We live (for now) in a very small town. So small, that I work for the only real employer in 15 miles – and so does everyone else. The lady at the post office, the gunsmith, the small engine repair guy, the fellow who runs the bar, the ice rink manager – I have relationships with a lot of folks in town, because I either work with them, or with their spouses, or parents, or siblings…
The Fire Chief (I work with him) posted an angry plea on facebook this morning:
“Is a hockey game in blizzard conditions worth your child’s life, or yours? If you think so, maybe you should come & help the Fire & EMS scrape the parents that think like that off of the highway. While you are thinking about that, remember you are also putting emergency workers & RCMP lives at risk for having to come out on treacherous roads & white-out conditions to rescue you & your loved ones. IS IT REALLY WORTH IT??”
We seem to be a society that does not stay still. Maybe cannot stay still. Neither snow nor rain nor heat nor gloom of night shall keep us from our hockey games, our grocery stores, and our malls. Is it really worth it for a quart of milk? A pack of smokes? A hockey game? Some recreational shopping? I’ve noticed that a lot of people seem to need to be constantly moving, and constantly entertained. I don’t know if it’s the TV, the 24-hour-everything, the video games, or what, but it really seems like even semi-rural Canadian culture has ADD.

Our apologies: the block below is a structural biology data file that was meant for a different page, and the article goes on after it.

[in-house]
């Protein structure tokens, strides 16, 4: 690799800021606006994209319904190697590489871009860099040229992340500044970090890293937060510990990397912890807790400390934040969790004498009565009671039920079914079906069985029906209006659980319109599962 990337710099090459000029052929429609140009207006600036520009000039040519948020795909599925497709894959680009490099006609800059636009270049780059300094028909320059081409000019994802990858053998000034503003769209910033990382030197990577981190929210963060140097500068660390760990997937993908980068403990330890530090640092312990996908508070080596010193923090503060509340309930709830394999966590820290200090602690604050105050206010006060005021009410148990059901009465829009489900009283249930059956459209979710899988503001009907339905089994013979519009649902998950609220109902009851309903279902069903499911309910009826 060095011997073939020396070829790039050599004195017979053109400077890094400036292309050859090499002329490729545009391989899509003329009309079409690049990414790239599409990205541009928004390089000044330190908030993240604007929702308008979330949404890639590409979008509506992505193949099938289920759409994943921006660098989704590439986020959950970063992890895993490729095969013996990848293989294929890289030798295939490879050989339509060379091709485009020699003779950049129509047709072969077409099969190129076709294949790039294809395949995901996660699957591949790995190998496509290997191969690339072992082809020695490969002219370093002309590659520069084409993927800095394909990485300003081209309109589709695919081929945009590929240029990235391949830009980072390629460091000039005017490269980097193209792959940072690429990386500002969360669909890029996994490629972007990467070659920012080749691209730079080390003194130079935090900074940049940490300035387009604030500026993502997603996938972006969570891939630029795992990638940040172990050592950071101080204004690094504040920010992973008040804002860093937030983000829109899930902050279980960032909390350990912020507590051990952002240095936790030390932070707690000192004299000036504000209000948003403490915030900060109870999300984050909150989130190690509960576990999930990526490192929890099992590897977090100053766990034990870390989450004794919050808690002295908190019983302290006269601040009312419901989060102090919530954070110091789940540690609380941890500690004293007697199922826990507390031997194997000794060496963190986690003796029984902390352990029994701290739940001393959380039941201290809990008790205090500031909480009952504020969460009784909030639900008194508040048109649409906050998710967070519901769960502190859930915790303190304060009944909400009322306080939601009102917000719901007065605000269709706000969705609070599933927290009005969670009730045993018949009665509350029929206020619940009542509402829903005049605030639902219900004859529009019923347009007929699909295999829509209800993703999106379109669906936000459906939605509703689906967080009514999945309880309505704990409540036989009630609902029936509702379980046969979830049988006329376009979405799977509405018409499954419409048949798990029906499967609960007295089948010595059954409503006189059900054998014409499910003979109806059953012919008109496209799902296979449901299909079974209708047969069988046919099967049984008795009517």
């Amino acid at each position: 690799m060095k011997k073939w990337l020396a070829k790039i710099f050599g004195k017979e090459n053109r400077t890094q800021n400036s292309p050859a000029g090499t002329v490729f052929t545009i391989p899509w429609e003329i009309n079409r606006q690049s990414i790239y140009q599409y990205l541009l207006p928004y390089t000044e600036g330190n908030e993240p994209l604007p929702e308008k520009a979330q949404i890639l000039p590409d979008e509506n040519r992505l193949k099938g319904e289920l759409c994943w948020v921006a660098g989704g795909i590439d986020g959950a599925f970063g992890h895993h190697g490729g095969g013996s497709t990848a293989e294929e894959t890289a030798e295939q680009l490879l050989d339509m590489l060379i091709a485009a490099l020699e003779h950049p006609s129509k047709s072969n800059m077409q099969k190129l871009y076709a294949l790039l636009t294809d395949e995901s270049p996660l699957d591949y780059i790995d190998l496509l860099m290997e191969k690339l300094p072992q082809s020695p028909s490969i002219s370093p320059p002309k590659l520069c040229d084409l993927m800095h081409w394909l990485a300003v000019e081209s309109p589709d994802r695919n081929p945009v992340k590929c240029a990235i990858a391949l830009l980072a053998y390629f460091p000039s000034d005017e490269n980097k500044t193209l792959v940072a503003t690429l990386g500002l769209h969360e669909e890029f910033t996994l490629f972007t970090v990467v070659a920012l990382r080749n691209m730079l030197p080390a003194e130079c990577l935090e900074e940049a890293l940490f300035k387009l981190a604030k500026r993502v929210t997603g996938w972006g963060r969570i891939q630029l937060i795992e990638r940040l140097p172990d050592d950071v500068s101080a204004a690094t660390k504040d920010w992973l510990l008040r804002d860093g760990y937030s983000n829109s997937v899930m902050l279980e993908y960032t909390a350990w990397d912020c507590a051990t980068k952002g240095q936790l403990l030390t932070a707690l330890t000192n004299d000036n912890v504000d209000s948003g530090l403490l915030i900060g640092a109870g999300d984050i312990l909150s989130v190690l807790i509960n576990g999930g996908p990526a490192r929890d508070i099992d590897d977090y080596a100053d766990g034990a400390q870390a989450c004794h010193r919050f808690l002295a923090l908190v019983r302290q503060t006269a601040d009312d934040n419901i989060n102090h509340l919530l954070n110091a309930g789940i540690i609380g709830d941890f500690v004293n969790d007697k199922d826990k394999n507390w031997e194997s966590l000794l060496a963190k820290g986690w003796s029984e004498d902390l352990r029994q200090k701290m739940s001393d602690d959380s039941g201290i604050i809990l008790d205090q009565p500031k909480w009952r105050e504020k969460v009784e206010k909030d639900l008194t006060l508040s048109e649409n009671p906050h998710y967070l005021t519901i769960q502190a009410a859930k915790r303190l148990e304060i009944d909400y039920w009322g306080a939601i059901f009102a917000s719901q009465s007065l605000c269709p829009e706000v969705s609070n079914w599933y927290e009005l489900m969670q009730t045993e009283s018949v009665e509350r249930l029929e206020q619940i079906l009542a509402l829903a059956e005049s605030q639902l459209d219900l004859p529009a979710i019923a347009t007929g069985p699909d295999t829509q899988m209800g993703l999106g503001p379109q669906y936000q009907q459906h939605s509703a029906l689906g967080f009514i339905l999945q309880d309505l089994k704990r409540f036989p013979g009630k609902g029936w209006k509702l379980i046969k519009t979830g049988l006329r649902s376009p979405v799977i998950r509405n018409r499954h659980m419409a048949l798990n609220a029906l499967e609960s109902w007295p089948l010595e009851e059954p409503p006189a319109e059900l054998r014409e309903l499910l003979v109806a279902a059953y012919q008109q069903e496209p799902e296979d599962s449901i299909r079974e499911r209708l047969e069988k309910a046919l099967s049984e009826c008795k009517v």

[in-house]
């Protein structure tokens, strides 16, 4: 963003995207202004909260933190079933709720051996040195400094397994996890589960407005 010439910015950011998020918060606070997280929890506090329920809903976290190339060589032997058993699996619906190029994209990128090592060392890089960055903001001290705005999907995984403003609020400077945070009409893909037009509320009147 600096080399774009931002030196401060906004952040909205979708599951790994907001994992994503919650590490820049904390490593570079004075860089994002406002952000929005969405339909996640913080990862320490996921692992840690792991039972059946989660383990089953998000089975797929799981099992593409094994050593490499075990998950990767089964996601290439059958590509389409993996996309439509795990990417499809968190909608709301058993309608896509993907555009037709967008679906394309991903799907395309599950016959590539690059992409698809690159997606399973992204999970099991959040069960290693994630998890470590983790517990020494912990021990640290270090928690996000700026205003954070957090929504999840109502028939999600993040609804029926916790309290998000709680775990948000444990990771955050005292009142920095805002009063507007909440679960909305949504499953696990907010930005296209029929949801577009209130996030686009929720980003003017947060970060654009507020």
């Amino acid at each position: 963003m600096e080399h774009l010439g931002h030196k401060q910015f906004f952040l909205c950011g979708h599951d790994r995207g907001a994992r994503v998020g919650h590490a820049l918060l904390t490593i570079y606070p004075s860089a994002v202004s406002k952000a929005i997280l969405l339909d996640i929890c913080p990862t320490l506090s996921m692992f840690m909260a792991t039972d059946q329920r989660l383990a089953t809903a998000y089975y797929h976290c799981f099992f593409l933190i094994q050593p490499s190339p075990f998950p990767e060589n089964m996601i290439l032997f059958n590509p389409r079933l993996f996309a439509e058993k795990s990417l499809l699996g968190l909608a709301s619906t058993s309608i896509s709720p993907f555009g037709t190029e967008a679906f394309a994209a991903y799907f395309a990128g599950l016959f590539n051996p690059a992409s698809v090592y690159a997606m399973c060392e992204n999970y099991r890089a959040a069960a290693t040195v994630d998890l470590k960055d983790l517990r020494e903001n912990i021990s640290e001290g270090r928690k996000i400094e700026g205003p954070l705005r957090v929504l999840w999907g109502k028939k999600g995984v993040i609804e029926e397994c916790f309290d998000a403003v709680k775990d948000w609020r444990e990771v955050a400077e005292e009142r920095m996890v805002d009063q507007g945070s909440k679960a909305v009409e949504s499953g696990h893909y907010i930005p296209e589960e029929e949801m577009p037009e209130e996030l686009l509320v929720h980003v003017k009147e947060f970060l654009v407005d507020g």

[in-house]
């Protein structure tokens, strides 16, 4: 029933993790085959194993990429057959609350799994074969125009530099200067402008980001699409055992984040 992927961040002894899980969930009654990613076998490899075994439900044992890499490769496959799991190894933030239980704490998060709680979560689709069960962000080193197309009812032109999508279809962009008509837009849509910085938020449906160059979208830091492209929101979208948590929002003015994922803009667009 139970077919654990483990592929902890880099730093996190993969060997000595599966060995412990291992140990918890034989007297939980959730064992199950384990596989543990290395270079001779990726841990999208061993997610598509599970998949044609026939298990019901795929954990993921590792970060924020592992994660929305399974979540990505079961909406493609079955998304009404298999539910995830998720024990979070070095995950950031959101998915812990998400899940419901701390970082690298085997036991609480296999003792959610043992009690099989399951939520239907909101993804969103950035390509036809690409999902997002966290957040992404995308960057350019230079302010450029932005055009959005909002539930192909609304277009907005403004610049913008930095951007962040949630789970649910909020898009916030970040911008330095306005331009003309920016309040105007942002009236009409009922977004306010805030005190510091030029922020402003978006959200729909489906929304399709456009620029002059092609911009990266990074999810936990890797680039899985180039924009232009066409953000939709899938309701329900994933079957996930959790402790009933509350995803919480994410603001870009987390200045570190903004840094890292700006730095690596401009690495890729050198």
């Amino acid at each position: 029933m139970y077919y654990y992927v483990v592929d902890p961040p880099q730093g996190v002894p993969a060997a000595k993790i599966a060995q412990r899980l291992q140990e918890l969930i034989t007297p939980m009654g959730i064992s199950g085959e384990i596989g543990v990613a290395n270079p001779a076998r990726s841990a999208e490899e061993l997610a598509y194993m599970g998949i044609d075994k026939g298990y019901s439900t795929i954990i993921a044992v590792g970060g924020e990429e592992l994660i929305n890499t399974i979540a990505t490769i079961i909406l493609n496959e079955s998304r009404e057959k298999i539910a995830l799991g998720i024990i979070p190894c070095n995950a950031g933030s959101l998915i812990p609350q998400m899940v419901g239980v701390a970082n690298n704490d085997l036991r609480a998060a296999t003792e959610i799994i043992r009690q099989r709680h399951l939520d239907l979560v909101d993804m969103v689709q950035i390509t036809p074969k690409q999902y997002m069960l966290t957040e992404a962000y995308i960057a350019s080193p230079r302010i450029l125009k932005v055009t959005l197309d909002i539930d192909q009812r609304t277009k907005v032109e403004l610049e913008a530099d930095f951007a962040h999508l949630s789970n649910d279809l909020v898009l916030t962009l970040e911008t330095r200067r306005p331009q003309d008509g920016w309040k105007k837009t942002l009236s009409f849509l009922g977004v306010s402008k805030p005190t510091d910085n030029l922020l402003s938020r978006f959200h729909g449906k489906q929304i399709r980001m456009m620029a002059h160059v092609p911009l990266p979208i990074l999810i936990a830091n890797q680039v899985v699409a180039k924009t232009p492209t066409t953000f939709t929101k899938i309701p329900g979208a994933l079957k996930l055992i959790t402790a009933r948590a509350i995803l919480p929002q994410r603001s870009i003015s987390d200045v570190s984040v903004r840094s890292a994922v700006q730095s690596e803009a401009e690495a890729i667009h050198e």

Whatever happened to staying home? Spending time by yourself, or with your spouse and kids? Snuggling up with a blanket and a book? On a day like today, with howling wind, snow, ice, and zero visibility, there is really no excuse. Keep a few extra groceries and a few other sundries kicking around, and you really never have to go out unless you want to.
Today, we’re taking a snow day. We’d had some plans to go visit family, but when the dogs we reluctant to go outside and pee, and I realized I can’t see our neighbor’s house across the street, we decided it probably wasn’t really worth it. Instead, we’re staying home, making cookies (no milk? no problem! Good thing I have that backup stash of powdered…), doing laundry, listening to music, blogging, and, later, probably playing Stock Ticker (a favorite board game). If the power goes out (a likely thing, in an Alberta blizzard), we’ll light the oil lamps and keep on playing. There’s nowhere we have to be so badly that we’re willing to risk our lives for it.
Once we’re on the farm, or even the acreage, this will likely become a more frequent event. Luckily, we like snow days…
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